New chief executive wants to bring council into 21st century

A radical overhaul of the way Shetland Islands Council operates is required to satisfy the Accounts Commission that the beleaguered authority is capable of dealing with the problems identified in its recent, heavily critical report, according to new chief executive Alistair Buchan.

In a paper to be discussed by members at next week’s Full Council meeting, Mr Buchan makes 15 separate and broad ranging recommendations for change, including reform of the committee system and a re-organisation of senior management.

The debate around his proposals, which he describes as “initial”, will take place against the backdrop of outspoken attacks by some councillors on convener Sandy Cluness and critical remarks by Scottish finance secretary John Swinney.

Mr Buchan says the “improvement process” should be the council’s primary focus over the next year, stressing that there are significant risks “if the council does not embrace a radical agenda for change and in doing so also addresses the findings of the Accounts Commission”.

“The overall approach I have taken to date has been to pursue as much internal and external consultation as possible within the extremely tight time constraints in which I have had to operate. Through these discussions I have identified as many areas of significant common ground as possible with a view to securing agreement around a package of measures which can act as a spearhead for change. I am confident that through these measures the council can build a sense of forward momentum which can rapidly be widened and accelerated,” he writes.

Albeit using diplomatic language, Mr Buchan is explicitly critical of the way things have been done at the council. For example, there is a “need for some urgent work on aspects of member/officer relations and being clear on respective roles and responsibilities”. Likewise, on good governance and accountability, he believes it is “necessary to instil an ethos where the proper application of these two essential factors are seen as a core part of our normal business”.

He also wants a full review of the council’s budget process, with some emphasis on how to incentivise and achive efficiency savings. A “stringent but sensible” approach to job numbers will be adopted, with reductions in numbers “by voluntary means wherever possible”. Broadly, however, the budget process will continue as set until November or December when the scale of the cuts imposed by the Scottish government on the council’s revenue support, as a result of the UK coalition government’s actions, will be known.

Mr Buchan recommends that the council:

  • Formally agrees that the development and delivery of the improvement plan will be the top priority for the next 12 months;
  • Approves an urgent review of the council’s committee and decision-making structures;
  • Takes immediate steps to strengthen the “corporate centre” and delegates authority to him to consult with staff and unions where appropriate;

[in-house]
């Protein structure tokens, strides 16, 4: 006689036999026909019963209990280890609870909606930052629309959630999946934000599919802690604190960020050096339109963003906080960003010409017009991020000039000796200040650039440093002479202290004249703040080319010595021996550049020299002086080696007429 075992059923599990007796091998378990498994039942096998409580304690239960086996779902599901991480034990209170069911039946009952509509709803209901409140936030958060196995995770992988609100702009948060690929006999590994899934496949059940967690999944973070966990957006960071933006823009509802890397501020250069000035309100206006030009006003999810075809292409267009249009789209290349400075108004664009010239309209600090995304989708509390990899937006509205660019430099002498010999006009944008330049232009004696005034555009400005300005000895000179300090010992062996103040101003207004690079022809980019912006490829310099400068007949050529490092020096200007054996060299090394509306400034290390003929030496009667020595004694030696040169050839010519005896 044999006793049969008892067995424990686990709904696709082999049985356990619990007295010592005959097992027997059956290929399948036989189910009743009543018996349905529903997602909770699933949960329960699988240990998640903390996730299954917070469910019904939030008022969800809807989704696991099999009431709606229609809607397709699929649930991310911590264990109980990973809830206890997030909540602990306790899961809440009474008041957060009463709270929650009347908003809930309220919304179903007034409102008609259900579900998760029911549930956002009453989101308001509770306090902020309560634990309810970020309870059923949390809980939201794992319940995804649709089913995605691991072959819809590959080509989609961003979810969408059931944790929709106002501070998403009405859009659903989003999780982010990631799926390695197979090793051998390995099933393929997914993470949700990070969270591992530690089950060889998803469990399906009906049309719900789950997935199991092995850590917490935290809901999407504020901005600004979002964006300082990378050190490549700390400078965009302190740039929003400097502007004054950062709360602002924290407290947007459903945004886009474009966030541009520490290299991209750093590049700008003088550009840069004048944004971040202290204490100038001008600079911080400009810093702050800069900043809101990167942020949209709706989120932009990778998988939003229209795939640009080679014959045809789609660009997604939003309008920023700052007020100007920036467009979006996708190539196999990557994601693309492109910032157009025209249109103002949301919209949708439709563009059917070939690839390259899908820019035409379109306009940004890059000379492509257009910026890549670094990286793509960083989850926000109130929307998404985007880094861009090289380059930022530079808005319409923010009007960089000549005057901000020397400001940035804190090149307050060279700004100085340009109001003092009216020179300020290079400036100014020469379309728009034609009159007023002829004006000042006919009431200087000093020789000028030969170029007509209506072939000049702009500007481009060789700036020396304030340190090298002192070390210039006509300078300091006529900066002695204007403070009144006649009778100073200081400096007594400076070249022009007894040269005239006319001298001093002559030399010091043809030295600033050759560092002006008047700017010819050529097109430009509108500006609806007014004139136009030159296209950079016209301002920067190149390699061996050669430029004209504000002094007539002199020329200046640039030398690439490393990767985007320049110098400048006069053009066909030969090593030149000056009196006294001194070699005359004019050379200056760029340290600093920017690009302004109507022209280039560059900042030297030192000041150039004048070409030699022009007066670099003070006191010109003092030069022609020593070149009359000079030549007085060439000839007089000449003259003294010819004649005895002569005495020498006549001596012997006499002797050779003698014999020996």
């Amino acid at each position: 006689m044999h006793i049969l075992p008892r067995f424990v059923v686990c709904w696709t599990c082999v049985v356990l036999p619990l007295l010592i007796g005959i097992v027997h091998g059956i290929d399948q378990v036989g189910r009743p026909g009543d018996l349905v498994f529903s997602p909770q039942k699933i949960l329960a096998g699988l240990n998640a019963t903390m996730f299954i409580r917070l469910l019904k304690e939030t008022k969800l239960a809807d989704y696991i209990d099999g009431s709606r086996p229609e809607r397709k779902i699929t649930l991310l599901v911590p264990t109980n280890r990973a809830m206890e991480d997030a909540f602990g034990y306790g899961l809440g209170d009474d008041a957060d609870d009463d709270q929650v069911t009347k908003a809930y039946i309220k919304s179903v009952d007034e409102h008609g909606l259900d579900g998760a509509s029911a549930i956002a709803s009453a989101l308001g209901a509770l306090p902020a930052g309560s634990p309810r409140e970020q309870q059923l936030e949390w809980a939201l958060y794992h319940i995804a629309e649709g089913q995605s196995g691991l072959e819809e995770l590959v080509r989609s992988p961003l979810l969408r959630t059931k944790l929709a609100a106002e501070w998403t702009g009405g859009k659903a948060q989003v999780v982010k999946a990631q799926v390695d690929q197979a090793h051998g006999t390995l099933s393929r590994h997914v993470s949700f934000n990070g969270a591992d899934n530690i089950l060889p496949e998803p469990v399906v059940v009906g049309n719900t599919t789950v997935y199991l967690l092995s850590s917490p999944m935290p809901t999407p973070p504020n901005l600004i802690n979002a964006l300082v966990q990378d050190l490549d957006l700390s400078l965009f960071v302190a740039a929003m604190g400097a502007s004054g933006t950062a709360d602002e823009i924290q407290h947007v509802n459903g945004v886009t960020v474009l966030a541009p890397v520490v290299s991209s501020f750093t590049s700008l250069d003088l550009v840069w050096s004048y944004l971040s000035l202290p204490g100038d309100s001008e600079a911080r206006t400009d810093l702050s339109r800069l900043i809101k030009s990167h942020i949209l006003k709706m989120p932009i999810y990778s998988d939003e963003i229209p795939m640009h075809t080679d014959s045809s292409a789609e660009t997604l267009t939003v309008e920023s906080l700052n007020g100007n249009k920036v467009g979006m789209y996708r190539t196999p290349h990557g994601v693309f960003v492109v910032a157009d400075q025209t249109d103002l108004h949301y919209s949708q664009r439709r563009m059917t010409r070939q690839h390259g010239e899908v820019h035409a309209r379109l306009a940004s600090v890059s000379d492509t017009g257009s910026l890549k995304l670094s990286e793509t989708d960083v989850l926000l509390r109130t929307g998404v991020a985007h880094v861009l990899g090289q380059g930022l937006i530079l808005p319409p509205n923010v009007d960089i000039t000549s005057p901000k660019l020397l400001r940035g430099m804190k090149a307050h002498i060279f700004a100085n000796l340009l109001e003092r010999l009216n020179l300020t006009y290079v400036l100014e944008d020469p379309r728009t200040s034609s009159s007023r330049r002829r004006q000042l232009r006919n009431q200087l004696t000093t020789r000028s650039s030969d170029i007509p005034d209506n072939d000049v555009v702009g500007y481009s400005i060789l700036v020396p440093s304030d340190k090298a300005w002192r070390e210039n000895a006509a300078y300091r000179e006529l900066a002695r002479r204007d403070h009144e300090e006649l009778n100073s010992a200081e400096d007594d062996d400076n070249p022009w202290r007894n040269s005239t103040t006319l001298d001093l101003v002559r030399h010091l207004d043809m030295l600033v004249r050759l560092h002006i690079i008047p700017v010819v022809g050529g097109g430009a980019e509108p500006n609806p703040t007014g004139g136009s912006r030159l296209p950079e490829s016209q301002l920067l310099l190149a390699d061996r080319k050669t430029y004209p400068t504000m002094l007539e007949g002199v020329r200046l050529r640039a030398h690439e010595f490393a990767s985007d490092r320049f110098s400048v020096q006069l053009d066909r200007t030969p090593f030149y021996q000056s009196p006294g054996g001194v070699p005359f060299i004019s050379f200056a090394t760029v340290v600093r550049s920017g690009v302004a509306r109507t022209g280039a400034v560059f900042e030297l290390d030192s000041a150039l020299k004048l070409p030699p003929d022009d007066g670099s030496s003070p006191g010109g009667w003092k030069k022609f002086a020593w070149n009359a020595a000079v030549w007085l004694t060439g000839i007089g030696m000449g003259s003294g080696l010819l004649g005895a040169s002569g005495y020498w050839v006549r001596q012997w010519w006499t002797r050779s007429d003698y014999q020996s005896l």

• Agrees that there will be a review of the senior management structure within the next 12 months;
  • Commits to an urgent review of the budget strategy;
  • Seeks an urgent report on member/official protocols and member/official relations;
  • Authorises him to commission such external assistance as is required to support the improvement plan;
  • Establishes a communications office within his office;
  • Updates the council’s policy of jobs dispersal to modernise working arrangements and support economic development;
  • Approves a programme of informal members’ seminars at least once every cycle;
  • Agrees to a full and urgent “options appraisal” on the qualification of SIC accounts and the issue of grouping accounts with the Shetland Charitable Trust;
  • Authorises the establishment of a “sounding board” of seven councillors to help out with the improvement process.

Meanwhile Mr Swinney is seeking a meeting with Mr Buchan and Mr Cluness to seek re-assurance that everything possible is being done to change the way the council does its business.

In a letter to the council, he said: “I was deeply concerned to read that the Accounts Commission findings set out a number of serious challenges for your council concerning leadership, vision and strategic direction, governance, financial management and accountability.

“The commission recommends that, as a matter of urgency, a comprehensive programme of improvements are put in place and I would strongly encourage your council to accept the findings in full and take immediate action to address the issues raised. Having a new interim chief executive should assist you in these efforts.”

He said it was “essential” that every councillor applied themselves “with both diligence and the expected standards of corporate leadership, governance and discipline”. “As a council, you must also ensure rigorous systems are put in place to support clear and transparent decision making and implement and sustain your financial strategy, demonstrating you can deliver services which secure best value.

“The people of Shetland have a right to expect that their council can meet its best value obligations and so be in a position to secure the best possible outcomes for them. I understand that the commission has sought a further report by the Controller of Audit in 12 months time and I would welcome your re-assurance that all involved are now clearly and resolutely focused on what needs to be done.”


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